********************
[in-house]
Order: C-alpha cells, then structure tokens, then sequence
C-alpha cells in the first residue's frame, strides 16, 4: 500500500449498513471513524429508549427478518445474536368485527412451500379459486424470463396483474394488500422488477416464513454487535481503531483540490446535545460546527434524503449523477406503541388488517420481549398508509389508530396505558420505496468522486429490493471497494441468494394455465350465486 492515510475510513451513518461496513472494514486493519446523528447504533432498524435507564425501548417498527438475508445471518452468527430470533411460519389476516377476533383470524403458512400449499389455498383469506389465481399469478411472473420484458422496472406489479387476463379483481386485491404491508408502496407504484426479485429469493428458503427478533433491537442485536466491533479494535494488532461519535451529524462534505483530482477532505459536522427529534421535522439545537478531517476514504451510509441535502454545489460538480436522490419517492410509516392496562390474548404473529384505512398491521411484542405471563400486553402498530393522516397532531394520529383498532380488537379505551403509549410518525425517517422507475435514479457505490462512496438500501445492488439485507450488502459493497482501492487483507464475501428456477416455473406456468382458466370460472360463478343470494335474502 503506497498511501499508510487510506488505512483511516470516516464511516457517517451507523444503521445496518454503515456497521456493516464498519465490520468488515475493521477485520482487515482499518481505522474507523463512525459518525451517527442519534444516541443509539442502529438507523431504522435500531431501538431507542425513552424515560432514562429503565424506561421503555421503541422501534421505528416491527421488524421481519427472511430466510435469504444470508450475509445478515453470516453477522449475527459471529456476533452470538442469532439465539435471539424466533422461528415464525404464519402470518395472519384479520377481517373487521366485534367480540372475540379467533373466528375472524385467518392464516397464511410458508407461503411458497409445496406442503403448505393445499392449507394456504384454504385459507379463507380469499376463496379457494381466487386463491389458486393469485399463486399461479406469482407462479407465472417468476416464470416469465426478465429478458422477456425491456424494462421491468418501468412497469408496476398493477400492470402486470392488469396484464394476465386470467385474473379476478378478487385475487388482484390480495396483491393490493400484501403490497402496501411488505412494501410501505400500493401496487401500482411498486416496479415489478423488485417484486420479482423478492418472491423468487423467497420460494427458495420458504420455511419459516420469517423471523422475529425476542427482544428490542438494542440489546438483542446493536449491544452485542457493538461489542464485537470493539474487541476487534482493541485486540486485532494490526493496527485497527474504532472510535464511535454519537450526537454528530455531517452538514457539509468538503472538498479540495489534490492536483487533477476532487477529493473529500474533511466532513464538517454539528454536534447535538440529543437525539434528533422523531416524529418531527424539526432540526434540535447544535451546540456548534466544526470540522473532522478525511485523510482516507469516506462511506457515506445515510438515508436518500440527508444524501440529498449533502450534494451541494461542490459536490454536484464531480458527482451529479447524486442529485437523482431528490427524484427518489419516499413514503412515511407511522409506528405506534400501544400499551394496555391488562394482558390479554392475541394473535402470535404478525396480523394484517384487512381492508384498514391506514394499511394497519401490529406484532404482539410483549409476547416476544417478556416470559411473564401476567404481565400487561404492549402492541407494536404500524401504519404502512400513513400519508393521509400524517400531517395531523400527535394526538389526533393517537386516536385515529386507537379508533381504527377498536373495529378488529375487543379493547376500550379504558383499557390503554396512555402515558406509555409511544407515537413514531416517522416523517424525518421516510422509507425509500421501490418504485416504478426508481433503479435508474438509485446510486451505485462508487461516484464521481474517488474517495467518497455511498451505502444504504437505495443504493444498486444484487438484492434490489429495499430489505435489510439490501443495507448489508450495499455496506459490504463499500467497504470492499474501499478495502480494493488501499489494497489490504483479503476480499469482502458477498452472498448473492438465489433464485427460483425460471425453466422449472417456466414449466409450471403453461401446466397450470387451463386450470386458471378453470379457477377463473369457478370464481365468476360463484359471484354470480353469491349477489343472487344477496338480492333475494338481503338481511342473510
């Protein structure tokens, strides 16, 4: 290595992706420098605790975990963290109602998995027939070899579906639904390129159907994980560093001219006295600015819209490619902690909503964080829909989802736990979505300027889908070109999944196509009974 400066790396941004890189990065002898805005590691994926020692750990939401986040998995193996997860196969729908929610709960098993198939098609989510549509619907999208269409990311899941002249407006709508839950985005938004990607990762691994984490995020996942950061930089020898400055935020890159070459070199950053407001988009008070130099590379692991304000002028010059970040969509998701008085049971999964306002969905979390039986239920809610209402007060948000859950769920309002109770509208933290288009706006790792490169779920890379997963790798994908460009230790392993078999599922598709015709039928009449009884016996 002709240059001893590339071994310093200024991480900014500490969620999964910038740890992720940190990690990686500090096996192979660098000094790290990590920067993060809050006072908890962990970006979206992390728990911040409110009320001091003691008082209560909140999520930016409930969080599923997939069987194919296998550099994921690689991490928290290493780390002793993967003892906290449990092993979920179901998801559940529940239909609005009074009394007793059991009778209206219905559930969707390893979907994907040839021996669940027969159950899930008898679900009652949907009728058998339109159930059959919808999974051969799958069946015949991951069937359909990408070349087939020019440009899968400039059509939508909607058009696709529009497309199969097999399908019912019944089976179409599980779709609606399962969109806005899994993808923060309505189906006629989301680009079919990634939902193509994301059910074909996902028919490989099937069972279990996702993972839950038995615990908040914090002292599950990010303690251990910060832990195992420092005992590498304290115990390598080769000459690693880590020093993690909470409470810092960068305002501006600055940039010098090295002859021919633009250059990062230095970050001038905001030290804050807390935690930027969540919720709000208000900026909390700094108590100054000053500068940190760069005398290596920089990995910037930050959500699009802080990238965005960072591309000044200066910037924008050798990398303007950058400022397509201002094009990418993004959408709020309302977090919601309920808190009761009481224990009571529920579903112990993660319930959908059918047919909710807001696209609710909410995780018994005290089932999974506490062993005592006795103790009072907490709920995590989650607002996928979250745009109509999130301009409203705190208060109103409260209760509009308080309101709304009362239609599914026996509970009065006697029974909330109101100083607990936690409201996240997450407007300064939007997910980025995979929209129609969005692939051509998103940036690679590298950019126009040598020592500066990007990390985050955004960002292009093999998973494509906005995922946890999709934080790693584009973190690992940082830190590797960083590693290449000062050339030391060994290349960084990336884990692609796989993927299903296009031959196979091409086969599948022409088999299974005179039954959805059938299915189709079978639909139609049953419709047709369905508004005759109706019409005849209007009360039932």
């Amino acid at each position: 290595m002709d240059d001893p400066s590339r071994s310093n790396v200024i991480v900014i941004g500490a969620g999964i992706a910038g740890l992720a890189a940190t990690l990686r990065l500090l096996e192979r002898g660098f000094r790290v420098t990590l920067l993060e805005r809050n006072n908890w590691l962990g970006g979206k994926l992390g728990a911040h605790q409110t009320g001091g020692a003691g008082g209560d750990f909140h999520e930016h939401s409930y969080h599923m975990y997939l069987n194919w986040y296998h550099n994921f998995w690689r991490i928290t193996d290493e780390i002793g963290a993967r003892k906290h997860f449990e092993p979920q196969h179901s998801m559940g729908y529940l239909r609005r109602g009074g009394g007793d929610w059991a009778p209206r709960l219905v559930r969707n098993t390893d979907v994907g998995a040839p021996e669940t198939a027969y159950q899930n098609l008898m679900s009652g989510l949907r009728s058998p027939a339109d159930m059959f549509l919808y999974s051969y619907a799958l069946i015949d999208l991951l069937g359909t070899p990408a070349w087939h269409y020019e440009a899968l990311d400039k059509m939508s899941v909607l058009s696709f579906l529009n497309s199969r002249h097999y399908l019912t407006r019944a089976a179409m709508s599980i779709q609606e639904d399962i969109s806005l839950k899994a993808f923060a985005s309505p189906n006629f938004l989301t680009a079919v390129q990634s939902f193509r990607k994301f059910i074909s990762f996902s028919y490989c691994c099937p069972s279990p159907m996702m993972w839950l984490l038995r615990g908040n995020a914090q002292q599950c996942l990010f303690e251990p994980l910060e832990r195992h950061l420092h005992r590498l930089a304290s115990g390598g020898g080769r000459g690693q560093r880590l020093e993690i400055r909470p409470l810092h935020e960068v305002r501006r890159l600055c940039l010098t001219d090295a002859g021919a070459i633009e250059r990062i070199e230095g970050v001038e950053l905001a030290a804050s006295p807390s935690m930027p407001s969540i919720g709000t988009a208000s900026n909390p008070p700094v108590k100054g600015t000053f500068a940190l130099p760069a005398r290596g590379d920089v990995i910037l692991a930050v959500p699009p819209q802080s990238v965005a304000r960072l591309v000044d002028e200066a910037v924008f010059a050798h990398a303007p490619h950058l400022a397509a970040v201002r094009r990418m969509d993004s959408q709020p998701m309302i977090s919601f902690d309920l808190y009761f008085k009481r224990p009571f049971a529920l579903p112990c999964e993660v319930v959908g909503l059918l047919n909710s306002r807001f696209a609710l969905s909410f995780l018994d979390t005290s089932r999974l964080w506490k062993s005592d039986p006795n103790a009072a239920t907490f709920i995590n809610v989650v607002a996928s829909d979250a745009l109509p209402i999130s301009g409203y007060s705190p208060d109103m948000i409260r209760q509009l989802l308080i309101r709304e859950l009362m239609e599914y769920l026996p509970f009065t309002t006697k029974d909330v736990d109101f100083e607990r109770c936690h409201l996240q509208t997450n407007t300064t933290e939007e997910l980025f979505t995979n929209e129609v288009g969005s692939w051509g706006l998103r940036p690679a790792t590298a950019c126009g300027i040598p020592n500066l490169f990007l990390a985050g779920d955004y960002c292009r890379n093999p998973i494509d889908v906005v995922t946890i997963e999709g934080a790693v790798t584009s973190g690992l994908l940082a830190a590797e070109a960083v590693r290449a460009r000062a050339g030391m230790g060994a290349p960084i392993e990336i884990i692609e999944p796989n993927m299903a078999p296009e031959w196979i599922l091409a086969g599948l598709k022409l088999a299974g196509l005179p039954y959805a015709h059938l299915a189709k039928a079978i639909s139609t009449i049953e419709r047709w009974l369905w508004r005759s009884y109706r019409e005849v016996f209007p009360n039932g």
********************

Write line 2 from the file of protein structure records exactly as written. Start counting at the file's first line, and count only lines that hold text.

Order: C-alpha cells, then structure tokens, then sequence